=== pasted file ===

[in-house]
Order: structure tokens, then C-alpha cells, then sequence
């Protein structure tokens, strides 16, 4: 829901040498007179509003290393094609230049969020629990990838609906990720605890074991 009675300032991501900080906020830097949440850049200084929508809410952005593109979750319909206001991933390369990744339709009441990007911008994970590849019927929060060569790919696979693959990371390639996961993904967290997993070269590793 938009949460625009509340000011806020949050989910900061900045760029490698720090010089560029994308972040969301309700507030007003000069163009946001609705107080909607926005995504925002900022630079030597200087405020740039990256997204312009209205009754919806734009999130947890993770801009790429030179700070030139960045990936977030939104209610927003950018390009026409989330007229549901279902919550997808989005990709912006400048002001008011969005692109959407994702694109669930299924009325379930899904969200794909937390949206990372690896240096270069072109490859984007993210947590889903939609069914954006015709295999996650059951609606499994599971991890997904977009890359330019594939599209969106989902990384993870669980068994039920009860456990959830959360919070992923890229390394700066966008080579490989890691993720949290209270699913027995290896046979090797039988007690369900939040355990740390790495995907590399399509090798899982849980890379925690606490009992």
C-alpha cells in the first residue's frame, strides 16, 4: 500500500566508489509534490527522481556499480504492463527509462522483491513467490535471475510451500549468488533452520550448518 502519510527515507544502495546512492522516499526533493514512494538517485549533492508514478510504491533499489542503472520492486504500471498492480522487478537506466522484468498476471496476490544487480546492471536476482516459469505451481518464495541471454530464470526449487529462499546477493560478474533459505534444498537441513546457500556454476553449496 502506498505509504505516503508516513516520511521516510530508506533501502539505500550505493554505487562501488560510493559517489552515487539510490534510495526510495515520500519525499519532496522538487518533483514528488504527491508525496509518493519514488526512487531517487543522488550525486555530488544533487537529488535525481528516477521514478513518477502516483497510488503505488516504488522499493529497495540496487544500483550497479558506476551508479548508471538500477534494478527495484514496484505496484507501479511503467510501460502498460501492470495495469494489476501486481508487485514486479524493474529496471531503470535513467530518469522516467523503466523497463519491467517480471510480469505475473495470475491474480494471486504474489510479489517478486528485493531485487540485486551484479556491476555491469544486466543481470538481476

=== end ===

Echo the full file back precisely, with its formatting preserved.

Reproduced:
[in-house]
Order: structure tokens, then C-alpha cells, then sequence
């Protein structure tokens, strides 16, 4: 829901040498007179509003290393094609230049969020629990990838609906990720605890074991 009675300032991501900080906020830097949440850049200084929508809410952005593109979750319909206001991933390369990744339709009441990007911008994970590849019927929060060569790919696979693959990371390639996961993904967290997993070269590793 938009949460625009509340000011806020949050989910900061900045760029490698720090010089560029994308972040969301309700507030007003000069163009946001609705107080909607926005995504925002900022630079030597200087405020740039990256997204312009209205009754919806734009999130947890993770801009790429030179700070030139960045990936977030939104209610927003950018390009026409989330007229549901279902919550997808989005990709912006400048002001008011969005692109959407994702694109669930299924009325379930899904969200794909937390949206990372690896240096270069072109490859984007993210947590889903939609069914954006015709295999996650059951609606499994599971991890997904977009890359330019594939599209969106989902990384993870669980068994039920009860456990959830959360919070992923890229390394700066966008080579490989890691993720949290209270699913027995290896046979090797039988007690369900939040355990740390790495995907590399399509090798899982849980890379925690606490009992």
C-alpha cells in the first residue's frame, strides 16, 4: 500500500566508489509534490527522481556499480504492463527509462522483491513467490535471475510451500549468488533452520550448518 502519510527515507544502495546512492522516499526533493514512494538517485549533492508514478510504491533499489542503472520492486504500471498492480522487478537506466522484468498476471496476490544487480546492471536476482516459469505451481518464495541471454530464470526449487529462499546477493560478474533459505534444498537441513546457500556454476553449496 502506498505509504505516503508516513516520511521516510530508506533501502539505500550505493554505487562501488560510493559517489552515487539510490534510495526510495515520500519525499519532496522538487518533483514528488504527491508525496509518493519514488526512487531517487543522488550525486555530488544533487537529488535525481528516477521514478513518477502516483497510488503505488516504488522499493529497495540496487544500483550497479558506476551508479548508471538500477534494478527495484514496484505496484507501479511503467510501460502498460501492470495495469494489476501486481508487485514486479524493474529496471531503470535513467530518469522516467523503466523497463519491467517480471510480469505475473495470475491474480494471486504474489510479489517478486528485493531485487540485486551484479556491476555491469544486466543481470538481476